Northland

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This page is about the rest of my trip around the Northland region of New Zealand.

images/nl-02-map.jpgMy friend Jenni and I took a trip around the New Zealand Northland via the Twin Coast Route - shown in red on the map opposite.

We began in Auckland, taking State Highway One, north towards Whangarei (the biggest city in Northland). We turned left at Brynderwyn, onto State Highway 12, towards New Zealand's 'Kauri Coast'.

We passed through Ruawai, a town where two rivers meet. In Māori, 'rua' means two, and 'wai' means water. 

Towards Dargaville - at the heart of the Kauri Coast.

Dargaville grew initially as a timber town, but today farming has become the main industry. The dairying industry in particular has brought further prosperity to the rural hinterland of approximately 17,000 people, throughout the past century.

This once important river port thrived on the export of kauri timber and kauri gum (the sticky resin of the kauri tree) and the rich loamy soils of the surrounding countryside, enjoying a sub-tropical climate.

As the kauri forests were decimated, Dargaville declined for a time, but today it has become a busy service centre for the horticultural and agricultural Northern Wairoa area. 

There are a number of 19th century buildings reflecting the town's history. Boutique type shops and cafes now flourish in some of these historic buildings, linking the old with the new.

images/nl-03-kumara.gifOne of Dargaville's major claims to fame is its being New Zealand's 'Kumara Capital', producing two thirds of New Zealand's kumara (sweet potato) crop. 

 

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After leaving the Waipoua Kauri Forest, we passed the tiny settlements of:

Waimamaku - made famous in the past by its world famous cheeses. It is also the home of New Zealand's smallest brewery.

Waiotemarama - with its Labyrinth Woodworks and Maze, and the fabulous Waiotemarama Waterfall.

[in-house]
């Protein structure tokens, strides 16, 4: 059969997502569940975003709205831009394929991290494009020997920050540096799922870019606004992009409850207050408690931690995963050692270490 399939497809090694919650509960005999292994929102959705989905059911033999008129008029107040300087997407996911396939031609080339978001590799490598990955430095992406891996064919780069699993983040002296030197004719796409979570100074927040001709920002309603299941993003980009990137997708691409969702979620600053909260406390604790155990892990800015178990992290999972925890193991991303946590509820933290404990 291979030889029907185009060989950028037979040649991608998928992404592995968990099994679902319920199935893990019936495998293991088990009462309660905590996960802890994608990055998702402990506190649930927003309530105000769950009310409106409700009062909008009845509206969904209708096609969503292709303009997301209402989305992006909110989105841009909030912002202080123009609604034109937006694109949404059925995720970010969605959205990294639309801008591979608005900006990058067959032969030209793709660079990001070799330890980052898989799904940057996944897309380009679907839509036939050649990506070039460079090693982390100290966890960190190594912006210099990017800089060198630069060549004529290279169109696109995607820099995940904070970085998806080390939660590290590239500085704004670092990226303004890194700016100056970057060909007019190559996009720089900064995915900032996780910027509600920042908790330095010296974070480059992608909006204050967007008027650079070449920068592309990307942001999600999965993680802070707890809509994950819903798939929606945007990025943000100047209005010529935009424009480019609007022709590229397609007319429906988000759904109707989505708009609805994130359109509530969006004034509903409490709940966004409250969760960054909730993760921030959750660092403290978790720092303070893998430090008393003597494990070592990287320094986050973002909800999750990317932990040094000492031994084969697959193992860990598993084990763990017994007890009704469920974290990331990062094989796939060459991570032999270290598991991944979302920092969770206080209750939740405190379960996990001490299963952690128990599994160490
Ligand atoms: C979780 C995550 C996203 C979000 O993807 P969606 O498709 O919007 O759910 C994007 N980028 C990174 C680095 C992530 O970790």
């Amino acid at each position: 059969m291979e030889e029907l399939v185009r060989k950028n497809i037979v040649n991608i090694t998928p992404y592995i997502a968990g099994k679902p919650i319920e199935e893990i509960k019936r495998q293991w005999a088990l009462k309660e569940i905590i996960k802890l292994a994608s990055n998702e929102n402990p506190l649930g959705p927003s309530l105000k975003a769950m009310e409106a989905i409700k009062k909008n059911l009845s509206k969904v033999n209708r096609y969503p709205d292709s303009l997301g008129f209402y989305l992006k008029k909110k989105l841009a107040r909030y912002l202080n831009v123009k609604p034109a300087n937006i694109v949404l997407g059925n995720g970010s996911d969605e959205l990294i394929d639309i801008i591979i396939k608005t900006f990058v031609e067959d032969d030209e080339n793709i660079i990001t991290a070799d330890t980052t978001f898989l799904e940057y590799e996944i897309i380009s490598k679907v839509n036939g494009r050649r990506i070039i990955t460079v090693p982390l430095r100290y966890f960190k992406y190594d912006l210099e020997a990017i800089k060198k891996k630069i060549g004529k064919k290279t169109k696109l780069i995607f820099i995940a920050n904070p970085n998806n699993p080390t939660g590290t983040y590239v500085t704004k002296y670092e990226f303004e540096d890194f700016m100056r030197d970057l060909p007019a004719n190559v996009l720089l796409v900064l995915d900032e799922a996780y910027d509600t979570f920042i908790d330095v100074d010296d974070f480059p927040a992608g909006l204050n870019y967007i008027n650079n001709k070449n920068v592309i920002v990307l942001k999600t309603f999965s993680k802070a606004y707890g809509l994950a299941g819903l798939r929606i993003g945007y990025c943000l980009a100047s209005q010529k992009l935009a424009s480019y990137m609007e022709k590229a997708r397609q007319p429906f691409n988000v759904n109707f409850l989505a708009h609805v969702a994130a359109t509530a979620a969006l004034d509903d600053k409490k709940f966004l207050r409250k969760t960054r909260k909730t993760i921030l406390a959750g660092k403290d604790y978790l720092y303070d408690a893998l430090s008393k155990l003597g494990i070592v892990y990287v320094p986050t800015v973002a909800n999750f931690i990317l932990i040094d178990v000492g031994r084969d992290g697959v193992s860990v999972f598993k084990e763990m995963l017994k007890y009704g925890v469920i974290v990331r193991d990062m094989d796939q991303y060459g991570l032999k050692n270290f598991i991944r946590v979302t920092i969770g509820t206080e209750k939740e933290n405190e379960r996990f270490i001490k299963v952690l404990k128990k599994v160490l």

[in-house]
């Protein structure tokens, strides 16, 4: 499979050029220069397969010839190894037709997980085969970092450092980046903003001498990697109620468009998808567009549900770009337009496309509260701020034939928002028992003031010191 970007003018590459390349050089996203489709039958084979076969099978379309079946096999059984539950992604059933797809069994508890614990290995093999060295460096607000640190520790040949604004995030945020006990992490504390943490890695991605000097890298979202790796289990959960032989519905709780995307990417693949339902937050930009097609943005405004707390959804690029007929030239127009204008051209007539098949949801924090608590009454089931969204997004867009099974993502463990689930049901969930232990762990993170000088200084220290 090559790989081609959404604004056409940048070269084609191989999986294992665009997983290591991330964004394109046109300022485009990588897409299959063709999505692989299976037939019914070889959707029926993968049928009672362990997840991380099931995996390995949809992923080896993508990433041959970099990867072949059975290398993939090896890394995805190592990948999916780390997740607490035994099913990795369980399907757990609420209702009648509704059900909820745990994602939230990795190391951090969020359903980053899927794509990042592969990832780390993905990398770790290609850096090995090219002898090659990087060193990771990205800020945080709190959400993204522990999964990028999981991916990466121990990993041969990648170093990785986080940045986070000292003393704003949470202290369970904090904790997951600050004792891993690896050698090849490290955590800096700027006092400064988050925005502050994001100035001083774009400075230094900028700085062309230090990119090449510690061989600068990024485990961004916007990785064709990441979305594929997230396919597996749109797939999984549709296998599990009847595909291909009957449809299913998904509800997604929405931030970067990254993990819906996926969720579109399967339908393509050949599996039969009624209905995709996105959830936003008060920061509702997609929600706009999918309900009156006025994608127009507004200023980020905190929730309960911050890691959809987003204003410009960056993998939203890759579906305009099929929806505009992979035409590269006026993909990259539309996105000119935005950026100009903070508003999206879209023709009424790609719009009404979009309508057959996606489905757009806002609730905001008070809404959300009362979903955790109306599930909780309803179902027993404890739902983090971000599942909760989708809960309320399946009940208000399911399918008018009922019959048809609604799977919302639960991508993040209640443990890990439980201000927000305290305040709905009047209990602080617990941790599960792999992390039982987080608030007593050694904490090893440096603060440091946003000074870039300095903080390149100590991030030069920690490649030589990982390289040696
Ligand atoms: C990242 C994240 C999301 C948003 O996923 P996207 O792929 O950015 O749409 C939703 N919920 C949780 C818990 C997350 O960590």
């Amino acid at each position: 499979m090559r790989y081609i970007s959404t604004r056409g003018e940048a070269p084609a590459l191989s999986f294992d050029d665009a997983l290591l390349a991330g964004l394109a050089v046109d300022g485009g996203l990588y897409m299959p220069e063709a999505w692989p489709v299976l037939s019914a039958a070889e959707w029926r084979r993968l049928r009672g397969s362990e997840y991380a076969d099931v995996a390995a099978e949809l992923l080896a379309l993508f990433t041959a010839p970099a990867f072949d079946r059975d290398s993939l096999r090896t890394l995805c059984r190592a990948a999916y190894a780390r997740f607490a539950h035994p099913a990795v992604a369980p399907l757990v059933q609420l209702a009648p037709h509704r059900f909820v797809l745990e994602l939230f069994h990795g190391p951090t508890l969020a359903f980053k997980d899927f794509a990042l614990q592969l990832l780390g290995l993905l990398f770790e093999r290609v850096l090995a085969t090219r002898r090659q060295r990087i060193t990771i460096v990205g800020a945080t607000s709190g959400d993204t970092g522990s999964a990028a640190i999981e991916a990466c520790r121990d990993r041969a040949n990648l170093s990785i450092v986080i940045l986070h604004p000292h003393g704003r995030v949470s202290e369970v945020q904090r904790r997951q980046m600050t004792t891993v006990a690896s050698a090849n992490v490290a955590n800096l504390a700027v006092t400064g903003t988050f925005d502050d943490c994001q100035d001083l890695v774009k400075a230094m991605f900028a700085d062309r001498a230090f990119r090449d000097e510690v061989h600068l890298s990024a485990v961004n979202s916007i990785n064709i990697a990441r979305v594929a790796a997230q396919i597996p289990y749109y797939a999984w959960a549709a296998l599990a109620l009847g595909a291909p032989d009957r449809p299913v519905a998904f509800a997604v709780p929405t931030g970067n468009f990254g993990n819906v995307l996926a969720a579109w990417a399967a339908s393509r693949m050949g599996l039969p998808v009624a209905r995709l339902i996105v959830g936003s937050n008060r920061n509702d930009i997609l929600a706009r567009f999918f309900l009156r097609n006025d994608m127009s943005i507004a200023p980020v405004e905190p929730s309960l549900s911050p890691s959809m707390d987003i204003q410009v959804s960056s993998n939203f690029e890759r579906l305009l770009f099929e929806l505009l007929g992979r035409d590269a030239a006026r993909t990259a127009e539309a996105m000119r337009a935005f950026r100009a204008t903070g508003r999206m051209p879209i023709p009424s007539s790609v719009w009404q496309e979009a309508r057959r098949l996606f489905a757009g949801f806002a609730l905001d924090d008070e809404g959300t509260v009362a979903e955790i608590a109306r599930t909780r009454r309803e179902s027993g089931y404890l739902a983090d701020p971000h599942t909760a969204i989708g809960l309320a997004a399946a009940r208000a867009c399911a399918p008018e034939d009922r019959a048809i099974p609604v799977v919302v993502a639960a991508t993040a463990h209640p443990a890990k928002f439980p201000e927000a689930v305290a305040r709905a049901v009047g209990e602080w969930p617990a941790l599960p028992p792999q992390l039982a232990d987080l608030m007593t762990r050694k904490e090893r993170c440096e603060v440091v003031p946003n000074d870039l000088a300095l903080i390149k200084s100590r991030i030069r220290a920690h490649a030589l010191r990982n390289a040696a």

images/nl-04-rd1.jpgOut past Waiotemarama, towards Kaikai Beach.

This sits at the end of a river estuary - a superb approach to a most beautiful piece of coastline.

 

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Despite being a somewhat windy day, the beach looked lovely.

 

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And it was... 

With the tide coming in, crisp breeze cooling the warmth of the late afternoon sun, we walked barefoot in the golden sands and paddled in the sea, barely a soul in sight.

 

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Some good shells were also to be found!

Here's a few of my favourites...

 

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Out back along the estuary track, and onto State Highway 12, north again.

 

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Towards Pakia Hill (from Māori - Paki = fine-weather), from where splendid views of Hokianga harbour can be seen.

 

 

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Hokianga Harbour

In the dying embers of the day, it was time to drive down into Omapere (seen to the right of the above picture), for freshly caught fish and chips for supper, before the long drive home!

 

 

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This page last updated 06/07/2003 02:11:44 AM

 

All materials on this site J.M.Wilson 2001-3, unless otherwise stated.

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